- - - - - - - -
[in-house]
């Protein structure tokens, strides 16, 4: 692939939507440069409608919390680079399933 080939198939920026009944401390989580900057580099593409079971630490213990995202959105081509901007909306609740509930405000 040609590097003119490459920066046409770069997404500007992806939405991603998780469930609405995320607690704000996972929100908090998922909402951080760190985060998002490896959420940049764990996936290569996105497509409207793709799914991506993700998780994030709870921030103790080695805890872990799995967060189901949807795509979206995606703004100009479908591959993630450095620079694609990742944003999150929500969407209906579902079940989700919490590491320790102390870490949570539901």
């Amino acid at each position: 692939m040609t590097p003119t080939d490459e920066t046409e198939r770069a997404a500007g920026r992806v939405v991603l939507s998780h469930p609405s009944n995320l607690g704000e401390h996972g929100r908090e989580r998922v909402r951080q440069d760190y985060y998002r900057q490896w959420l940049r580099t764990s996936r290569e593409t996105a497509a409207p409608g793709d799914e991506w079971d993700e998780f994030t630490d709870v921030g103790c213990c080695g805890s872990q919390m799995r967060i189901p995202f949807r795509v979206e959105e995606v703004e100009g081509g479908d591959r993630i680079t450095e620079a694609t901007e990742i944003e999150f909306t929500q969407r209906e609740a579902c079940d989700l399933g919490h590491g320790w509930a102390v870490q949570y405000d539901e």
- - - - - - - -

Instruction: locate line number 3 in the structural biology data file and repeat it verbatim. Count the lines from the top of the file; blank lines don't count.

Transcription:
């Amino acid at each position: 692939m040609t590097p003119t080939d490459e920066t046409e198939r770069a997404a500007g920026r992806v939405v991603l939507s998780h469930p609405s009944n995320l607690g704000e401390h996972g929100r908090e989580r998922v909402r951080q440069d760190y985060y998002r900057q490896w959420l940049r580099t764990s996936r290569e593409t996105a497509a409207p409608g793709d799914e991506w079971d993700e998780f994030t630490d709870v921030g103790c213990c080695g805890s872990q919390m799995r967060i189901p995202f949807r795509v979206e959105e995606v703004e100009g081509g479908d591959r993630i680079t450095e620079a694609t901007e990742i944003e999150f909306t929500q969407r209906e609740a579902c079940d989700l399933g919490h590491g320790w509930a102390v870490q949570y405000d539901e």